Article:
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By: Ann Heffron, CFA

On Friday, The Royal Bank of Scotland Group plc (RBS) posted a first quarter pretax loss of £44 million, compared to £479 million gain in the prior-year quarter, driven by a £2.2 billion increase in impairment losses to £2.9 billion on deteriorating asset quality trends. (All data presented herein is on a pro forma basis, rather than on a statutory basis, as we believe this better represents RBS’s operating trends.)

Excluding all nonrecurring items, RBS reported pretax profits of £1.97 billion, down 11% from the £2.2 billion earned a year ago.

Net revenues rose 41% year over year to £8.9 billion from £6.3 billion, largely due to the very strong trading performance (up 174%) in rates, currencies, and commodities at Global Banking and Markets (GBM).

Net interest income declined 3% to £3.4 billion as a 37 basis-point drop in the net interest margin to 1.73% more than offset a 17% gain in average interest-earning assets. The net interest margin decline reflected a decrease in the lending spread at the company’s retail and commercial banking operations, as well as higher funding costs.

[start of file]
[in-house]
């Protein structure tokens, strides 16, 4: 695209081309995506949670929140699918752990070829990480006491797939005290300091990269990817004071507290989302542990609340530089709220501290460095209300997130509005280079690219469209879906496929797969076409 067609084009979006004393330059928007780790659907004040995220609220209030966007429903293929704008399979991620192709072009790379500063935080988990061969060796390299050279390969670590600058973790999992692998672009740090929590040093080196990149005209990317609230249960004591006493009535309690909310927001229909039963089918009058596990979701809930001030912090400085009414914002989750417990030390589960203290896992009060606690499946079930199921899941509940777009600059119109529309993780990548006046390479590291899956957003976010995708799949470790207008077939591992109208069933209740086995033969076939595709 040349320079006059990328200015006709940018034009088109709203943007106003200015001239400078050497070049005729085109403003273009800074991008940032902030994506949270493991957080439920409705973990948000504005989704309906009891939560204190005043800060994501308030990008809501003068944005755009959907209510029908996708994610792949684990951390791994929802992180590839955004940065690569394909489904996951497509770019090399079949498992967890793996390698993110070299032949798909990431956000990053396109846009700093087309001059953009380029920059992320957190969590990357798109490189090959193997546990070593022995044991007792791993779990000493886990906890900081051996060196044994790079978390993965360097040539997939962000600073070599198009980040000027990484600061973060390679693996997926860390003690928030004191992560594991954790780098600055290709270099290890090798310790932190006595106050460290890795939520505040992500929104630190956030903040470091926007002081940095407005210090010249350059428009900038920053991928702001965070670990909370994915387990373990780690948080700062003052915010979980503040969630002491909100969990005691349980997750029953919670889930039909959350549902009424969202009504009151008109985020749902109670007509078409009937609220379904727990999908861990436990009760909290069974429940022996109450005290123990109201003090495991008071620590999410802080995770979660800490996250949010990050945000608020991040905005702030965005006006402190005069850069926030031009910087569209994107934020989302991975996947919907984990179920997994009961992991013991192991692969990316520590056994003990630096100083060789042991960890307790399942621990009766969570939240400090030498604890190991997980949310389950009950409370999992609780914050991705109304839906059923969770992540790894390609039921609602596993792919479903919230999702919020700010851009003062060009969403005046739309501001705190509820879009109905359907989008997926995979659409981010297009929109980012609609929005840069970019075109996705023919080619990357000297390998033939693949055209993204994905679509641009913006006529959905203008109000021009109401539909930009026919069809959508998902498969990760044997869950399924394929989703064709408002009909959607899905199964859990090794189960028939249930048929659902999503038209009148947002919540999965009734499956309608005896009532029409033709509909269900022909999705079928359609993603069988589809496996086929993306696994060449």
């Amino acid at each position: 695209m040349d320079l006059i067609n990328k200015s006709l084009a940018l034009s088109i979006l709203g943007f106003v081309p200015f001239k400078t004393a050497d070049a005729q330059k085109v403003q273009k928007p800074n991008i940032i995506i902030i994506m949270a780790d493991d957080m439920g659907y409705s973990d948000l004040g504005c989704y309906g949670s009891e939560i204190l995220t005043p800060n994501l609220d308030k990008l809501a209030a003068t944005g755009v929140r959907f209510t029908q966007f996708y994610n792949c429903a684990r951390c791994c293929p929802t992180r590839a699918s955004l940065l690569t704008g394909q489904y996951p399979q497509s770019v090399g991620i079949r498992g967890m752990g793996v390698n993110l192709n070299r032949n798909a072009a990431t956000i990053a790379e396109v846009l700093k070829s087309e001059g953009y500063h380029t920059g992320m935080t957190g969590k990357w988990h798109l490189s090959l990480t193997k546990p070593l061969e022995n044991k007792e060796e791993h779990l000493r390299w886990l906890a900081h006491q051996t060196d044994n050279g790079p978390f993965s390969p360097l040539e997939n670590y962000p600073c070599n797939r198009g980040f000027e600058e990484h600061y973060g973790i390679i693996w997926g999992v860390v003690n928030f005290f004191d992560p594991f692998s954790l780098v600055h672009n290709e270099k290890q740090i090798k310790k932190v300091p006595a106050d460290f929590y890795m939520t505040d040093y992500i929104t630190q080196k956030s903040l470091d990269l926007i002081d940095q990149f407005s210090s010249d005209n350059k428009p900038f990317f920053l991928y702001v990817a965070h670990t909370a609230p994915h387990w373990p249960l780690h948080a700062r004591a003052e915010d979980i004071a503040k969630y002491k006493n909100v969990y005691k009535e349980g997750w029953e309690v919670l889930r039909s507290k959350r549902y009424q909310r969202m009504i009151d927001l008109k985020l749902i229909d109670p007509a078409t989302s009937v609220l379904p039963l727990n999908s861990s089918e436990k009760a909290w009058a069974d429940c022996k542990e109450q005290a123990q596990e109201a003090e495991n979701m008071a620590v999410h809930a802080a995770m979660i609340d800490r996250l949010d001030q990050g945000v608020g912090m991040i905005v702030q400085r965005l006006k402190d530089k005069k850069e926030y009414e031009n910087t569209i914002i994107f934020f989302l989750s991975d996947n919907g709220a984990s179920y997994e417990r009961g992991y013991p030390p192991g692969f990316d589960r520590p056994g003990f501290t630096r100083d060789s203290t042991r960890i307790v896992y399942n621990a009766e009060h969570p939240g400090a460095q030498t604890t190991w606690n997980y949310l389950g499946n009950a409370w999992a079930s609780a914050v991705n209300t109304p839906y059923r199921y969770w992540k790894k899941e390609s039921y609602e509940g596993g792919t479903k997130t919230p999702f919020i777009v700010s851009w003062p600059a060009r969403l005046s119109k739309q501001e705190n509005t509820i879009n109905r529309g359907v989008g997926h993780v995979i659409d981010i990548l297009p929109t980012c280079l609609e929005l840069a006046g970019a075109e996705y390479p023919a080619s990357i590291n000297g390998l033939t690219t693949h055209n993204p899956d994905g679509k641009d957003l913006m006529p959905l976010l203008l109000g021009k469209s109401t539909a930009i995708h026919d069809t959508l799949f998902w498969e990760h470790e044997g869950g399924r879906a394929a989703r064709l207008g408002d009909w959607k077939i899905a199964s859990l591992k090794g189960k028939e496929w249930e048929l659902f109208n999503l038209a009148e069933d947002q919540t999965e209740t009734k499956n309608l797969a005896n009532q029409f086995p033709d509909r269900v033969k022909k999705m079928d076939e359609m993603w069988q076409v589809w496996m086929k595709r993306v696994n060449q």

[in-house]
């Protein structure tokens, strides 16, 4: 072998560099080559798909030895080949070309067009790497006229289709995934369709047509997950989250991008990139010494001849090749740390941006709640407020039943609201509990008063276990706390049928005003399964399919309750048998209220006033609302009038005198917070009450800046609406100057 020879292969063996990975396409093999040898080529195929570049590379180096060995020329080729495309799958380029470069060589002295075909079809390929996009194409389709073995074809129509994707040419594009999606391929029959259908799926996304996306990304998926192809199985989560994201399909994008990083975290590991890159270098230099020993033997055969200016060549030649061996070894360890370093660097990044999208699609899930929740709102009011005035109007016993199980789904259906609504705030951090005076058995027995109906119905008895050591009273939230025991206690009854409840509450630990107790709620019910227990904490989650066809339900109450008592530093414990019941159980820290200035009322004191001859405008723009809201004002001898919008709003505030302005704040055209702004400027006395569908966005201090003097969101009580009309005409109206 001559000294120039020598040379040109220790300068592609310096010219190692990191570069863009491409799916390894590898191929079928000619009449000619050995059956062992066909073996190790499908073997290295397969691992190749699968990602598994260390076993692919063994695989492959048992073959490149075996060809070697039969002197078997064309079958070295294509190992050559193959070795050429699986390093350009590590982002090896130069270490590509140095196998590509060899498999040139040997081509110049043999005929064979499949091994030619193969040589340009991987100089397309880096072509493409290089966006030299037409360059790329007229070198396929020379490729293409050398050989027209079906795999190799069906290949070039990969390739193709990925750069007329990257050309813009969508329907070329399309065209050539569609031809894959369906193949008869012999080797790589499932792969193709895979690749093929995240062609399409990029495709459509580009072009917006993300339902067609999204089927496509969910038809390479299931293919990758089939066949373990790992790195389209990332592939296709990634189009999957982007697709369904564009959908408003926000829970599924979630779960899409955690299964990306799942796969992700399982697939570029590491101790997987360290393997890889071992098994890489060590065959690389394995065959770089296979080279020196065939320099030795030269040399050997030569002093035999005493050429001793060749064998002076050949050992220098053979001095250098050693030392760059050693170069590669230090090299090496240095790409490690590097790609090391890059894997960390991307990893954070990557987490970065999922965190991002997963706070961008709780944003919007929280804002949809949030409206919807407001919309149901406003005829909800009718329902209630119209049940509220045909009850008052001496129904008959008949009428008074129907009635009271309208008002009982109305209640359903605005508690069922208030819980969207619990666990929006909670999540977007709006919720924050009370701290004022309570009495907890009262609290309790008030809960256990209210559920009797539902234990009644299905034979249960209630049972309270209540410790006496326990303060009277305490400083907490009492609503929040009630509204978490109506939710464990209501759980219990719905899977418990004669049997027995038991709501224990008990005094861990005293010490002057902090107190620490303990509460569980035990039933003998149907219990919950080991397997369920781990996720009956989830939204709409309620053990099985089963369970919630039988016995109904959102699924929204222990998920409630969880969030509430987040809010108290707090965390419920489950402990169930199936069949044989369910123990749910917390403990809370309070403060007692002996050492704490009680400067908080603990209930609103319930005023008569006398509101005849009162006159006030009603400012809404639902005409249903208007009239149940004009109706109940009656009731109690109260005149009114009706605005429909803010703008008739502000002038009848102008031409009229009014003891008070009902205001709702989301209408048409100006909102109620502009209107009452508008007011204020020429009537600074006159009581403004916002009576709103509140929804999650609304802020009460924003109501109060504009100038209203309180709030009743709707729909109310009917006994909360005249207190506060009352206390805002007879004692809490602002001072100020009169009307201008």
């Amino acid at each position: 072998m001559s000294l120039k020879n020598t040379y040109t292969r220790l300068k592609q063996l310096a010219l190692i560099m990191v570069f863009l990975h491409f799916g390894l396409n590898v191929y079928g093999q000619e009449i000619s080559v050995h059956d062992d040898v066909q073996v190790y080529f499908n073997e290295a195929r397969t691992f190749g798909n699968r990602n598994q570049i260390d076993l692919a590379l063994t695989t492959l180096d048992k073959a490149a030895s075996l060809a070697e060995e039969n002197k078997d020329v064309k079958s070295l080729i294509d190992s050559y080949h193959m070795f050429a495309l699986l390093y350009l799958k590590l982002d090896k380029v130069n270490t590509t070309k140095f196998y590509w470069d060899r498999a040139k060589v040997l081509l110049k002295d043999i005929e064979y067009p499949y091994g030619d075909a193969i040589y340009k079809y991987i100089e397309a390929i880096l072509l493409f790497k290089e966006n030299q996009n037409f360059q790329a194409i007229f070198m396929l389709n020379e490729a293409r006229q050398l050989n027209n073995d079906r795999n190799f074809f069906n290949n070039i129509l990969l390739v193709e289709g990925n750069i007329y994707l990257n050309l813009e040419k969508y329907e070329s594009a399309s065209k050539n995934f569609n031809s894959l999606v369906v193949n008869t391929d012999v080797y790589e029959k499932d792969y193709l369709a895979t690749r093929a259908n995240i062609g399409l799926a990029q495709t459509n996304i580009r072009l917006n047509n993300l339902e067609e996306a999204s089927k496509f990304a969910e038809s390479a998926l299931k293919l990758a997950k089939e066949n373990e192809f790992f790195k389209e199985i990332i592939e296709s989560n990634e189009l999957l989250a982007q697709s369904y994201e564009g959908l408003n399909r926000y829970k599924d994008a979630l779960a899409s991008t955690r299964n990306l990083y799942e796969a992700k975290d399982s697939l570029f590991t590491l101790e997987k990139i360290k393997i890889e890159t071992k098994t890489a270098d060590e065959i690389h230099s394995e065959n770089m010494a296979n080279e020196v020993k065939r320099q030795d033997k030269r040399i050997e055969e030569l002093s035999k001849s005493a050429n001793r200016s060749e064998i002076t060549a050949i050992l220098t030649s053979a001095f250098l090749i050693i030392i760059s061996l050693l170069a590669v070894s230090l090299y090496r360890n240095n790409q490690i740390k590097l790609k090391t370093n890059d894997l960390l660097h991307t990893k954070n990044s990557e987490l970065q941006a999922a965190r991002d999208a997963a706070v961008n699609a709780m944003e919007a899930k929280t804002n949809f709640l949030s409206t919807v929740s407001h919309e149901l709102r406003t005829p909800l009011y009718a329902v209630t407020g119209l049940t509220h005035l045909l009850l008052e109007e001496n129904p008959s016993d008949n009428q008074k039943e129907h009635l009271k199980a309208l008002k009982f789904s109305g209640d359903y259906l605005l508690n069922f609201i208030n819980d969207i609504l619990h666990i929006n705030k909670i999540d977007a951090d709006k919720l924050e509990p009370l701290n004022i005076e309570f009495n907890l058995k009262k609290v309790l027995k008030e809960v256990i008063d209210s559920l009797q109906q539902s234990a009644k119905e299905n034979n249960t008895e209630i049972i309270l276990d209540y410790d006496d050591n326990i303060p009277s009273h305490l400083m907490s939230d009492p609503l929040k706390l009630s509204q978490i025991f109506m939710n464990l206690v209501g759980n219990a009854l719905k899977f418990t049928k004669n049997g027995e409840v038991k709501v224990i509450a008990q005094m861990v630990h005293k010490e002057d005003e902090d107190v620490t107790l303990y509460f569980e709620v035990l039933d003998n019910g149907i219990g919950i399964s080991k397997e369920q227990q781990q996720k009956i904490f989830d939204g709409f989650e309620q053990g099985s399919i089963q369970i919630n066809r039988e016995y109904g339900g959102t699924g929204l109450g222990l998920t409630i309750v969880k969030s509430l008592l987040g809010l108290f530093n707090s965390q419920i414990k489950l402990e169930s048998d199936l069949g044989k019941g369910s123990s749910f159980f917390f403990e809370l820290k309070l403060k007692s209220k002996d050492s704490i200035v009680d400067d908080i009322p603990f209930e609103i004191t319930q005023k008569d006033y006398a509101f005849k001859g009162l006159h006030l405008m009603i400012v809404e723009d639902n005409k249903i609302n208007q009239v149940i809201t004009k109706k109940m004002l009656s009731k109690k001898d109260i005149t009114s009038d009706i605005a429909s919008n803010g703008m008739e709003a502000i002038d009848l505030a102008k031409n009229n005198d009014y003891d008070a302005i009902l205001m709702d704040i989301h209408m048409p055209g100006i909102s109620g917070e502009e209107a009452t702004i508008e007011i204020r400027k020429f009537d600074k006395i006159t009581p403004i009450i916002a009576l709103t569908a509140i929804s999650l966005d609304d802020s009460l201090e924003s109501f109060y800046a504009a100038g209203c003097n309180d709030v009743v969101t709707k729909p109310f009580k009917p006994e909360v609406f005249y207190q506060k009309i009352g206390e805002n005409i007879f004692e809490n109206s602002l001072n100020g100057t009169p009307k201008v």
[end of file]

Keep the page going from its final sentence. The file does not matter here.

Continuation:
Nonperforming loans increased £15.5 billion, or 189%, year over year and £4.9 billion, or 26%, sequentially to £23.7 billion at March 31, 2009. As a percentage of total loans, nonperforming loans rose to 3.50% at March 31, 2009 from 1.38% in the year-ago quarter and 2.69% at December 31, 2008.

In addition, RBS reported £2.8 billion in credit market losses, principally related to the company’s credit risk exposures to monoline insurance companies.

The company has strengthened its capital position through several equity transactions completed in April, adding £9 billion in capital. Pro forma for these transactions, the Tier 1 capital ratio would be 9.9% at March quarterend and 10.6% as of December 31, 2008.

Including the impact of the government’s Asset Protection Scheme, under which the UK government insures the bank against losses on its most toxic assets (e.g., mortgage-backed securities and property loans) in return for a small fee and an obligation by the bank to increase lending to consumers and businesses, the Tier 1 capital ratios would rise about 550 basis points.

Our recommendation on RBS is Hold. The current Zacks rank is 3, indicating no clear directional pattern in the share price over the near term. In Friday's trading, RBS shares were up over 19% from Thursday’s closing price of $12.50.

(US$1 = £0.66; 1ADS = 20 shares)

Source: Royal Bank of Scotland Reports Mixed Q1 Earnings